EROI projections for Marcellus Shale gasJune 25, 2013
A new article in an upcoming issue of the Journal of Industrial Ecology gives preliminary estimates on the Energy Return on Energy Invested (EROI) for horizontally drilled/hydraulically fractured wells in the Marcellus Shale formation. EROI is the net value of an energy source – the surplus that remains after the energy used to acquire the energy is accounted for. EROI is an important concept – it is not a measure of the financial viability of a project, but rather of the long term societal viability. Modern economies depend on large energy surpluses in order to grow. Fossil fuels have strong EROIs, although they decline over time (for example, a new oil strike can be a “gusher,” requiring little additional energy to produce the oil, but as the field ages it will require more and more effort to pump the remaining oil out). EROI is a measure fo the quality of energy, and the quality of an economy is directly related to the quality and quantity of energy available to run it. Here is a table of the EROI values of various sources in use today:
The declining EROI of oil is a key factor in Peak Oil theory. The argument is that, even as alternative sources of oil are found (shale oil, tar sands, ultra deep water fields), the quality of the energy as an economic factor inevitably declines as the EROI declines.
With all that as a preface, the new study in the Journal of Industrial Ecology looks at the huge Marcellus Shale formation in the Eastern United States and tries to make a preliminary estimate on the EROI of the natural gas that will come from well heads in the formation. The study contains many assumptions that may turn out to be incorrect – but it is unknown at this time whether those assumptions are too liberal or too conservative. So, the results are a best estimate at this time. According to these estimates, we can expect and EROI of between 64:1 and 112:1, with a mean of 85:1. This is a tremendous finding. The authors’ put these values in context:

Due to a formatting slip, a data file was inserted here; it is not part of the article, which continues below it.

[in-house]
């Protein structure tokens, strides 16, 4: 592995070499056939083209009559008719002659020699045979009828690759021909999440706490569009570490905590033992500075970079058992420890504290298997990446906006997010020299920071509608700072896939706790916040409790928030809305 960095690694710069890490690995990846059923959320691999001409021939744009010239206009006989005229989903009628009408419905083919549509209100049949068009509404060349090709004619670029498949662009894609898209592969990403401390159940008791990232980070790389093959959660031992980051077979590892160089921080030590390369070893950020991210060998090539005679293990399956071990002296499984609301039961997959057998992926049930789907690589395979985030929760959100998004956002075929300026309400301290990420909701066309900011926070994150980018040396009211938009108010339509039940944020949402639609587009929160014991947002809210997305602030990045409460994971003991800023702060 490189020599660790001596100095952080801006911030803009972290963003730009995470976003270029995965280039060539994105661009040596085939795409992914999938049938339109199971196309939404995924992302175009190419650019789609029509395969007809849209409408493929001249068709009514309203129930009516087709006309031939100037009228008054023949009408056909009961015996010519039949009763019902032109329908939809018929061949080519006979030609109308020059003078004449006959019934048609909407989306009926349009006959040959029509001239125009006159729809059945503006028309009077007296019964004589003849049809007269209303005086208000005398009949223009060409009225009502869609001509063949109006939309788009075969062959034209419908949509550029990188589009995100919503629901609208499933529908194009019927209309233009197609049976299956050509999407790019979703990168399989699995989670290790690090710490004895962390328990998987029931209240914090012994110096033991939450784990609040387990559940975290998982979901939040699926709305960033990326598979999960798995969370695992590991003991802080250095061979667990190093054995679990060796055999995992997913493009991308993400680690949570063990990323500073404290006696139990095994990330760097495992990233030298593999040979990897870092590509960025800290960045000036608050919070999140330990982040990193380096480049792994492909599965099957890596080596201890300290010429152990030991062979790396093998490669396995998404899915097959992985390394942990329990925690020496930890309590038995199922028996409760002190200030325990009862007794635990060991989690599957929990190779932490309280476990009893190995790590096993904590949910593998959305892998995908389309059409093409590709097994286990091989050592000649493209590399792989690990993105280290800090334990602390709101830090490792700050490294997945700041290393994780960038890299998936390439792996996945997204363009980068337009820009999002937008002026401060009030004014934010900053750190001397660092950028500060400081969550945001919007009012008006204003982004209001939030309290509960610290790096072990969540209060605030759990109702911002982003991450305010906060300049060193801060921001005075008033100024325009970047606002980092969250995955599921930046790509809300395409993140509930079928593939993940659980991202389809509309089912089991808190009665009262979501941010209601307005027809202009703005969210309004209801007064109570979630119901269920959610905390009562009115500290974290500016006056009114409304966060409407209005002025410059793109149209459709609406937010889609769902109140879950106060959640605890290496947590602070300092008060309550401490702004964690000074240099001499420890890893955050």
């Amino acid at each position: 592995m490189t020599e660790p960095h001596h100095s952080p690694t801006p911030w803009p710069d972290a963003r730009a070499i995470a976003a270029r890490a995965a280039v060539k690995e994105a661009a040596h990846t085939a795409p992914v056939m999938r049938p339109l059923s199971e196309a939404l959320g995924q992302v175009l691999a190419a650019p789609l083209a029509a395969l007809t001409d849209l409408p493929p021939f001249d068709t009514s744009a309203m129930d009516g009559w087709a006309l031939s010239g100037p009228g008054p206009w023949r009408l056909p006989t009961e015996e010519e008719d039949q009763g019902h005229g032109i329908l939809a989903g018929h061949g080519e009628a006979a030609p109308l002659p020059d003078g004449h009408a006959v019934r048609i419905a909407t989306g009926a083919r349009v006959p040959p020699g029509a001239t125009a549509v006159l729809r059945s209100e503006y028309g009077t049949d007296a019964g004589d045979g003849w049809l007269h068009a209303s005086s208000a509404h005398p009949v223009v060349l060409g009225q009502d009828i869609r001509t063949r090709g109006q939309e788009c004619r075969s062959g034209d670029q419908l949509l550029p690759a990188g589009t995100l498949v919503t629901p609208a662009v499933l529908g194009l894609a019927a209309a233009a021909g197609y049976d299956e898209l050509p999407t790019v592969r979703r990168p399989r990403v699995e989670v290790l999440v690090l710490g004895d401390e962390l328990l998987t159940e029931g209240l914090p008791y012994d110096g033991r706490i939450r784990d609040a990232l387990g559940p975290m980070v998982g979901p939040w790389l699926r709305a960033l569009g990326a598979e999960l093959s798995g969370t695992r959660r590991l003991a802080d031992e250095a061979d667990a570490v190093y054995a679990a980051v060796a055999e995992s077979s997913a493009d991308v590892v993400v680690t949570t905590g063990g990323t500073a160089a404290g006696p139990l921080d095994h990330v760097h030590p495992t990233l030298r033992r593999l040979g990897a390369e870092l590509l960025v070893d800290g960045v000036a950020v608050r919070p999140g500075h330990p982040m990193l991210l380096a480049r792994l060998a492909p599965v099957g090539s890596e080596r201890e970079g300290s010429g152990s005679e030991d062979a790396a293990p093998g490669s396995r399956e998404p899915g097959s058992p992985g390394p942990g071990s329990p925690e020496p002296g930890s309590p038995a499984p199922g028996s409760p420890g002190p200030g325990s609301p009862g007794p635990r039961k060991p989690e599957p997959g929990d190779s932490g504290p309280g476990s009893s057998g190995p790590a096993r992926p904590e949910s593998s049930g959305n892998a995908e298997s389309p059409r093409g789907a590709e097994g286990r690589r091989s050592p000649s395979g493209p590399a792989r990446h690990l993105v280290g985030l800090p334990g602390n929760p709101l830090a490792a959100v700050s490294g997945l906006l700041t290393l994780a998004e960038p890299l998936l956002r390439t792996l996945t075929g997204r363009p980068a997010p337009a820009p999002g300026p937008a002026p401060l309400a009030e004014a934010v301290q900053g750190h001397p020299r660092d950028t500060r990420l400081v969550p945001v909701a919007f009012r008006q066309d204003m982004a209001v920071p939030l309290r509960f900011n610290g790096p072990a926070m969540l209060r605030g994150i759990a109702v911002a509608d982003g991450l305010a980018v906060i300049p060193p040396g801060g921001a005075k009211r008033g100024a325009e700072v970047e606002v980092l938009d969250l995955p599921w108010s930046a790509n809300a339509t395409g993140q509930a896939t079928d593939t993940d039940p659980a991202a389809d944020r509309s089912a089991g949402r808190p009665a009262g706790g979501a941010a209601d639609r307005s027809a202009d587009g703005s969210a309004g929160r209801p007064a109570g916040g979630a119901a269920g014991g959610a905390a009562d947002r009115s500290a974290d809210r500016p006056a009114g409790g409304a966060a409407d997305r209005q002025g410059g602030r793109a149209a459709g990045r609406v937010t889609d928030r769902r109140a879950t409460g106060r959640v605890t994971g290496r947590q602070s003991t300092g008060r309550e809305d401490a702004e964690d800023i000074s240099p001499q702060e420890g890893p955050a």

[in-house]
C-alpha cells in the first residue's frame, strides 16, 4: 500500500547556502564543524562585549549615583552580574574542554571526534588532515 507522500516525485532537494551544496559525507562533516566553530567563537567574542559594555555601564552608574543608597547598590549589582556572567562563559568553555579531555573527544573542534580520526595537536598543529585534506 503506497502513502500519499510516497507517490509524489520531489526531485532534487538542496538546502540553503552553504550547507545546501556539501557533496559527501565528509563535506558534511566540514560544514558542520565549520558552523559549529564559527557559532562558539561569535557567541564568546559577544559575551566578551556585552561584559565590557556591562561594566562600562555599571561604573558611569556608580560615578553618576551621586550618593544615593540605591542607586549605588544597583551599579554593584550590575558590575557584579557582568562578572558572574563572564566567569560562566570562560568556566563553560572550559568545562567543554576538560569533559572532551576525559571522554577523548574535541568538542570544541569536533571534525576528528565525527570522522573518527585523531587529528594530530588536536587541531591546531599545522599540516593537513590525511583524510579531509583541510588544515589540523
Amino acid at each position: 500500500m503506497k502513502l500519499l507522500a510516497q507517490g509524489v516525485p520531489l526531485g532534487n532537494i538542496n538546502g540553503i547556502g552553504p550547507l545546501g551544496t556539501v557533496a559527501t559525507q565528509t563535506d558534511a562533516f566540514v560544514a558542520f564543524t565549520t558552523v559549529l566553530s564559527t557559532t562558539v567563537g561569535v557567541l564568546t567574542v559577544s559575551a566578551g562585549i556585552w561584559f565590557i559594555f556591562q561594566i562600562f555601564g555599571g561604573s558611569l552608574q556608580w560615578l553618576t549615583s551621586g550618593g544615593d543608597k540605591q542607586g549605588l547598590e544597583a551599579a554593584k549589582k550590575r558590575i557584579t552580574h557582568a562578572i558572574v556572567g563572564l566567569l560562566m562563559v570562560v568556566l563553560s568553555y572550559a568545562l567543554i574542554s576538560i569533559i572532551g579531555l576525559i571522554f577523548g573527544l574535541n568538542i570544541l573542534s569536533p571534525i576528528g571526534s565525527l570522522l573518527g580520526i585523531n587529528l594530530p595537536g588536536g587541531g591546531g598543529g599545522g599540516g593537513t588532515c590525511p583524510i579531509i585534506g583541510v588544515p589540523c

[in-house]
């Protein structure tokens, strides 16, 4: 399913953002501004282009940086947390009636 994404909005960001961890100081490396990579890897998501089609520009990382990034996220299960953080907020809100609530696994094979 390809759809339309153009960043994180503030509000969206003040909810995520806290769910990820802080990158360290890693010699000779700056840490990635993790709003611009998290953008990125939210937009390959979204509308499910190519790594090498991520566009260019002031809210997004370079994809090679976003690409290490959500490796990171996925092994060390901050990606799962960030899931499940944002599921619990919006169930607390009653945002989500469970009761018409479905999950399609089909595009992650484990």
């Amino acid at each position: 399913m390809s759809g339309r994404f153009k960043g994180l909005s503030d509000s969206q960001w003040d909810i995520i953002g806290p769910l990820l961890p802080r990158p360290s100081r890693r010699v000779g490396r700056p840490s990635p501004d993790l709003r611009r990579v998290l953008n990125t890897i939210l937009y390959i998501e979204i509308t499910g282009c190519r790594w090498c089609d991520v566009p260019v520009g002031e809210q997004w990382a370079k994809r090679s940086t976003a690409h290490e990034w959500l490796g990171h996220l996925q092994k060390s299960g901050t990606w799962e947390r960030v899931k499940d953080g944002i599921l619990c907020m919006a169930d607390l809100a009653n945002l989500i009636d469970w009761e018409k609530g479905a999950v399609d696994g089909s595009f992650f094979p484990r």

The range of EUR values in this study is not dissimilar to the 50:1 to 85:1 range that is reported for coal, and higher than the 20:1 to 40:1 range that has been estimated for natural gas in general. The range is higher than some estimated EROI values for wind (20:1), new nuclear (15:1), and photovoltaic electricity (10:1) and much higher than two other new sources of FF, tar sands, and oil shale, which a 2011 study asserts are in the range of 5:1 to 3:1 (Murphy 2011).
The following table puts this into perspective visually – the red X represents the estimated position of Marcellus Shale natural gas.
And, at the high end of the estimate (112), fracked gas could surpass even hydro.
This is a tremendous finding. Shale gas is plentiful, cheap, efficient and clean. We cannot say it often enough: Welcome to the Shale Age.